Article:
Method: Based on the reanalysis of existing auditory profiling data and on criteria of their feasibility, time efficiency, and evidence from the literature, eleven potential tests for inclusion in a clinical test battery were selected. The proposed tests were divided into six categories: audibility, middle-ear analysis, speech perception, binaural-processing abilities, loudness perception, and spectro-temporal resolution. Thirty hearing-impaired listeners with symmetric mild to severe sensorineural hearing loss were selected from a clinical population of hearing-aid users. All listeners performed every test included in the battery. The participants were tested in a clinical environment and did not receive systematic training on any of the tasks.
Results: The considered tests have so far shown potential for auditory profiling. The analysis of the preliminary results will focus on the ability of each test to pinpoint individual differences among the participants, interrelations among the tests, as well as their usability for the target clinical population. Importantly, a parallel study will evaluate the extent to which the outcomes of these tests can be used for hearing-aid fitting. Finally, the current test battery is will be refined for implementation in clinical practice, based on the results of a data-driven analysis for auditory profiling.
Hearing aid processing strategies for listeners with different auditory profiles: Insights from the BEAR project
Mengfan Wu1, Mouhamad El-Haj-Ali1, Raul Sanchez-Lopez2, Michal Fereczkowski2, Federica Bianchi2, Torsten Dau2, Sébastien Santurette2,3, Tobias Neher1
1 Institute of Clinical Research, Faculty of Health Sciences, University of Southern Denmark, Odense, Denmark
2 Hearing Systems, Department of Electrical Engineering, Technical University of Denmark, Kgs. Lyngby, Denmark
3 Department of Otorhinolaryngology, Head and Neck Surgery, and Audiology, Rigshospitalet, Copenhagen, Denmark
Background: The Better hEAring Rehabilitation (BEAR) project pursues the development and assessment of new clinically feasible strategies for individual hearing loss diagnosis and hearing aid fitting. Two essential elements of this research are the design of a new diagnostic test battery for identifying different auditory profiles and linking those profiles to hearing aid processing strategies. The current study focused on establishing links between four auditory profiles and benefit from six hearing aid processing strategies.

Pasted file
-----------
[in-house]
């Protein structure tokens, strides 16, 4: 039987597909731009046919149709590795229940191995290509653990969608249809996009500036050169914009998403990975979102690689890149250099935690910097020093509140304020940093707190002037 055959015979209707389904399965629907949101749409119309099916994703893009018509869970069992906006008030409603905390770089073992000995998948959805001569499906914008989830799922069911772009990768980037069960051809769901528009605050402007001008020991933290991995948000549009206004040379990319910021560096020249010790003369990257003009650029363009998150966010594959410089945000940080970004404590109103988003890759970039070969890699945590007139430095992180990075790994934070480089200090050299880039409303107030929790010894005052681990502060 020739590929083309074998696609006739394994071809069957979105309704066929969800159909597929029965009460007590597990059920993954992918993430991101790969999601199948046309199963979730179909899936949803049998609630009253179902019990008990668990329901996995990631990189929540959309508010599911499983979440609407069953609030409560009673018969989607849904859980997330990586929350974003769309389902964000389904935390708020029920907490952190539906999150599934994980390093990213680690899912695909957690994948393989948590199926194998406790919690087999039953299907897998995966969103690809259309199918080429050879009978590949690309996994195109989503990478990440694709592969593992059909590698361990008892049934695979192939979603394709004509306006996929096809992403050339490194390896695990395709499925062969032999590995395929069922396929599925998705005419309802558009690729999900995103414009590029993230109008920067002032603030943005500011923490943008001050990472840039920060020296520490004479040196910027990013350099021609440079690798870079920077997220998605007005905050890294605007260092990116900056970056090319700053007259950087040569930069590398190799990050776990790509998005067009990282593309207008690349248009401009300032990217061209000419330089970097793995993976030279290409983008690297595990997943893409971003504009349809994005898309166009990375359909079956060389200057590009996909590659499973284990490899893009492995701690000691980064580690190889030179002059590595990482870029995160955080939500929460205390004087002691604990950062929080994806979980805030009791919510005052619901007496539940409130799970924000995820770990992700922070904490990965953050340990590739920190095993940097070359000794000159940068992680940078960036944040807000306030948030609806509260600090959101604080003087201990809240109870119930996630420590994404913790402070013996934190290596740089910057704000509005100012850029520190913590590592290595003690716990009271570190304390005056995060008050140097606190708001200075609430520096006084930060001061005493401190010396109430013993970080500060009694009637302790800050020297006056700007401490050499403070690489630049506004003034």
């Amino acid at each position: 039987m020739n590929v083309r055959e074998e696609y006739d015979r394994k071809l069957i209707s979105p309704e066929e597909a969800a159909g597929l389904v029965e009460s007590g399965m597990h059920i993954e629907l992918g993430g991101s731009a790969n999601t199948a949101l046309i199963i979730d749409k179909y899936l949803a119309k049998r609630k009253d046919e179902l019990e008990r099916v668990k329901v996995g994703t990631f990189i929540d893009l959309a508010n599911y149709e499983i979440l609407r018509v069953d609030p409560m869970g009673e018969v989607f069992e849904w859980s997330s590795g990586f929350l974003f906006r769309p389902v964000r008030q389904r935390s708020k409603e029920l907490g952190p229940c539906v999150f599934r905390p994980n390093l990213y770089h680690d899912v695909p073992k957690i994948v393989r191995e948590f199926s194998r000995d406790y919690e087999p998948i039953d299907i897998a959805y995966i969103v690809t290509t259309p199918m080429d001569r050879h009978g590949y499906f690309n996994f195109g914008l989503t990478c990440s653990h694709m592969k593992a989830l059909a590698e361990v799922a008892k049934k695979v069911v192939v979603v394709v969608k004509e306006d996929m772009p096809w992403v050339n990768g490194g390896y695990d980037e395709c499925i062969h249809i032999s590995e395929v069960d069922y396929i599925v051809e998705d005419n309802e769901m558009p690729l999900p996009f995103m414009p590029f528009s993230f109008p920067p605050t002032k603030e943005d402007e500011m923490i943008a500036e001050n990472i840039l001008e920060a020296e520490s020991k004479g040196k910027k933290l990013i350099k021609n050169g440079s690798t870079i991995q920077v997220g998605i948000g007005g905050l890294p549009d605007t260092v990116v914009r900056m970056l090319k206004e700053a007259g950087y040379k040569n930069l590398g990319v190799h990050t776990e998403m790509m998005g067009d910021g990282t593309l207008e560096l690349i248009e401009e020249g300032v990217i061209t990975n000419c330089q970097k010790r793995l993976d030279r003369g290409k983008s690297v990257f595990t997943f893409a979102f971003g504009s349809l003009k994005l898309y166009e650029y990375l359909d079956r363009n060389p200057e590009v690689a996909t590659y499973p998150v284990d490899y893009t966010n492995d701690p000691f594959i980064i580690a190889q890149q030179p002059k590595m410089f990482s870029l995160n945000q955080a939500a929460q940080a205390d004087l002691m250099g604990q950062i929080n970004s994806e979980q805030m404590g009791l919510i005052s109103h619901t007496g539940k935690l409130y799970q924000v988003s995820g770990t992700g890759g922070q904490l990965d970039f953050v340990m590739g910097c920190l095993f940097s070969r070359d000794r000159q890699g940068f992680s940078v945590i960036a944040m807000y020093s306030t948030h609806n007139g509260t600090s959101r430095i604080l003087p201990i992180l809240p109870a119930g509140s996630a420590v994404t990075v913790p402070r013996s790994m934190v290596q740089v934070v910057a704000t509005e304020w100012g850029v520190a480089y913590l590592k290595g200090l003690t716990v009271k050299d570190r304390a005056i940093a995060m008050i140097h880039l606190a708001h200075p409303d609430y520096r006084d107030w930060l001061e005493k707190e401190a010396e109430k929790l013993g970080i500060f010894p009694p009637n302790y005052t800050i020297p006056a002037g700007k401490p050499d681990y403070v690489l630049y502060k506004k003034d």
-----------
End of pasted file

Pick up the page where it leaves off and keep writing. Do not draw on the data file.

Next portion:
Methods: Participants were thirty older listeners with bilateral mild-to-severe sensorineural hearing losses who were selected from a clinical population of hearing aid users. Speech-in-noise stimuli were generated with the help of a hearing aid simulator that included directional processing, noise reduction and dynamic range compression. Stimulus presentation was via headphones. Six hearing aid settings that differed in terms of signal-to-noise ratio (SNR) improvement, temporal and spectral speech distortions were selected for testing based on a comprehensive technical evaluation of different parameterisations of the hearing aid simulator. Speech-in-noise perception was assessed at fixed input SNRs that were selected based on individual speech reception threshold (SRT50) measurements. Participants were required to recognize five-word, low-context sentences embedded in two realistic noise scenarios. In addition, overall preference and noise annoyance were assessed using a multiple stimulus comparison paradigm.
Results: We hypothesize that the perceptual outcome measures from the six hearing aid settings will differ across listeners with different auditory profiles. More specifically, we expect listeners showing high sensitivity to temporal and spectral differences to perform best and/or to favour hearing aid settings that preserve those cues. In contrast, we expect listeners showing low sensitivity to temporal and spectral differences to perform best and/or to favour settings that maximize SNR improvement, independent of any additional speech distortions. Altogether, we anticipate that these findings will provide the basis for more individualized fitting strategies to be implemented in wearable hearing aids.